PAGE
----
Yosemite Valley Predators: Raccoons, Ravens and River Otters – 2017

Yosemite scientists survey Valley predators to protect endangered species. Photo: Rick Kimble.

Thanks to Conservancy donors, aquatic ecologists are restoring two rare species in Yosemite Valley: the western pond turtle and the California red-legged frog. As scientists release frogs and turtles along the Merced River, they are bringing back animals whose populations in the park have declined precipitously or vanished altogether.

In 2017, scientists focused on fine-tuning the reintroduction process by studying species that prey on amphibians and reptiles. They used remote cameras, tracking collars, scat samples, and staff and visitor observations to map the distribution and abundance of key hunters. Their research revealed fascinating findings, including documentation of raccoons ascending high above the Valley floor, and the detection of elusive river otters at four sites along the Merced River. In addition to using the data to identify optimal sites for future frog and turtle releases, scientists can draw on the findings to improve food storage and waste disposal in areas frequented by raccoons and other species that forage in human trash.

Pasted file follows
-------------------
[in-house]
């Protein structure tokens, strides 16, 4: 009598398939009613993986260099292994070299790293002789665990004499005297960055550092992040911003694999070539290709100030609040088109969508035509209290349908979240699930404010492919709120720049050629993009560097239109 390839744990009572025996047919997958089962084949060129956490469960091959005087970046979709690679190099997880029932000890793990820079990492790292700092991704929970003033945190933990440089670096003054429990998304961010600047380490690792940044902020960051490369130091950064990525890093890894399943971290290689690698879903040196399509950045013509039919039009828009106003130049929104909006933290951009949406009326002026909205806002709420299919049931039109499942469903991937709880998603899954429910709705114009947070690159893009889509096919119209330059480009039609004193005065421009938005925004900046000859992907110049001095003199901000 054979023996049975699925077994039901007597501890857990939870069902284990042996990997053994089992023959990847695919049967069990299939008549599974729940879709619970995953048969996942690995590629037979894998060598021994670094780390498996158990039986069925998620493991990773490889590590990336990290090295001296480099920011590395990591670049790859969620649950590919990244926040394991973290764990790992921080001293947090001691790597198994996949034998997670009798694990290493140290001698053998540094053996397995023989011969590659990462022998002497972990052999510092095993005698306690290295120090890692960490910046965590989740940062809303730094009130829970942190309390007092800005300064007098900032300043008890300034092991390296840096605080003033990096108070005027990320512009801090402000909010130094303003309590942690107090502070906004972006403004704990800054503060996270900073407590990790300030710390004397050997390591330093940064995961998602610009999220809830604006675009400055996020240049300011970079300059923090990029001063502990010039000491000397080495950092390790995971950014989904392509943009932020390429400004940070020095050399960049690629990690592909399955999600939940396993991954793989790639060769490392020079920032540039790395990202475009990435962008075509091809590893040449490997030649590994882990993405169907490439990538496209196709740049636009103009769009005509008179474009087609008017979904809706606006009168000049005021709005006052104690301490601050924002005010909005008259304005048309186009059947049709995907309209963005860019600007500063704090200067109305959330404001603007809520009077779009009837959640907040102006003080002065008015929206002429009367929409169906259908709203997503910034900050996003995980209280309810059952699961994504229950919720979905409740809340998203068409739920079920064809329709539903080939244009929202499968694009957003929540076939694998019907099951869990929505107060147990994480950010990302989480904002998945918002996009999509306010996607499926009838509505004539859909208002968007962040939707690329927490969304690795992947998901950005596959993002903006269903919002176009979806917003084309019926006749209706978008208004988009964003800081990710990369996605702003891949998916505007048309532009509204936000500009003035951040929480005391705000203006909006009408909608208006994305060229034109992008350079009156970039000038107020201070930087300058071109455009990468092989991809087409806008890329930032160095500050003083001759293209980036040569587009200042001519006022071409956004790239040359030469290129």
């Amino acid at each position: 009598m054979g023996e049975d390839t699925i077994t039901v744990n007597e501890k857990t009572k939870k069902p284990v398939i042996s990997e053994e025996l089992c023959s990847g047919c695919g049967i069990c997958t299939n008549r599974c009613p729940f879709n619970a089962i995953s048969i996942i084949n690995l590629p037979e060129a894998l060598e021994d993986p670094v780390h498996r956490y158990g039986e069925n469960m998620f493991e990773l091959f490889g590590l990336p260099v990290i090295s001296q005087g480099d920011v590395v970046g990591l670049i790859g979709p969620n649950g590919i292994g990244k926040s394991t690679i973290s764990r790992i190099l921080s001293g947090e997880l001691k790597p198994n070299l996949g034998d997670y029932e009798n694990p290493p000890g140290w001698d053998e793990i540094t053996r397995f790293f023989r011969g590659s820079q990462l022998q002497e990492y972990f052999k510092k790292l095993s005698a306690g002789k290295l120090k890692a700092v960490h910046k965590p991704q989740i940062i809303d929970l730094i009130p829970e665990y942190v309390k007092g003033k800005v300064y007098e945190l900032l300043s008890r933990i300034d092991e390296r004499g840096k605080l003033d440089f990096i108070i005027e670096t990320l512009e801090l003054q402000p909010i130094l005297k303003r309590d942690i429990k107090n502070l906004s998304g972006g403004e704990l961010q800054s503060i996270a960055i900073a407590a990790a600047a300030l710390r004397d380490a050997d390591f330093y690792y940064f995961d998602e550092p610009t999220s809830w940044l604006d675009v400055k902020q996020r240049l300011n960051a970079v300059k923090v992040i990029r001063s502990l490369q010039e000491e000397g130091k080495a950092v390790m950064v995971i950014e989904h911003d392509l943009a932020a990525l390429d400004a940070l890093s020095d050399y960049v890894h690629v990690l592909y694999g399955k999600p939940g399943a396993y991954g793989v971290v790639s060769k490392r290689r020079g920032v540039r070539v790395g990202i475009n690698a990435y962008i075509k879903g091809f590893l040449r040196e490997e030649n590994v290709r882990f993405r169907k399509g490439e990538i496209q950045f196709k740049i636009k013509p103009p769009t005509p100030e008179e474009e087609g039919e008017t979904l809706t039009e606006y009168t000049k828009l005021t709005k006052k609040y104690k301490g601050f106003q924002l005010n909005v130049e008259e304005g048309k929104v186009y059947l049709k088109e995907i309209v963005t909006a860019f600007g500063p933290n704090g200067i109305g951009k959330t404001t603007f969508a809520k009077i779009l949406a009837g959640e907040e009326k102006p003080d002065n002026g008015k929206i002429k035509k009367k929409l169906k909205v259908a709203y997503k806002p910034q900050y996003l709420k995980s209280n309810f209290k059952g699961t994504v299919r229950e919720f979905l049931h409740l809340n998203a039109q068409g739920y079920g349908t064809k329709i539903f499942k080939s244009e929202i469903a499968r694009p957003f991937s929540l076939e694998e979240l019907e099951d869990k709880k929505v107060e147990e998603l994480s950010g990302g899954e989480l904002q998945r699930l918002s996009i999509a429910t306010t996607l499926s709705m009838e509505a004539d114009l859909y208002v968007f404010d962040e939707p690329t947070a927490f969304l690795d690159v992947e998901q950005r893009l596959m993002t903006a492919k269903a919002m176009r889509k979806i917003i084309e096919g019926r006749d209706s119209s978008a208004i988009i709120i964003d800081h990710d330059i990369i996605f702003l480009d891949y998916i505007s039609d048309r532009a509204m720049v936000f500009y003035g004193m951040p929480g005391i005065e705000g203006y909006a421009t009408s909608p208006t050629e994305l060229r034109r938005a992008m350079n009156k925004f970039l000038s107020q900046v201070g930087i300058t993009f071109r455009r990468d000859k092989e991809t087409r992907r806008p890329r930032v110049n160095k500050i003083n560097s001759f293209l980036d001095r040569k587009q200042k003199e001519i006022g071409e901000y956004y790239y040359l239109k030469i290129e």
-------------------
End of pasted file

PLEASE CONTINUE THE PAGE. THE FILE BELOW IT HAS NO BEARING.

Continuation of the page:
Your support helped scientists study Yosemite Valley predators in order to give vulnerable frogs and turtles the best chance at survival.

Completed in partnership with Yosemite National Park and University of California, Davis.

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Project Notes
Yosemite scientists survey Valley predators, like this raccoon, to help ensure the success of endangered species recovery. Photo by David Grimes

The NPS has a mandate to preserve and protect its wildlife, and biologists in Yosemite are working hard to not only protect current species, but also to restore lost ones. Mapping predators helps us protect endangered species.

Rachel Mazur
Wildlife Biologist
Yosemite National Park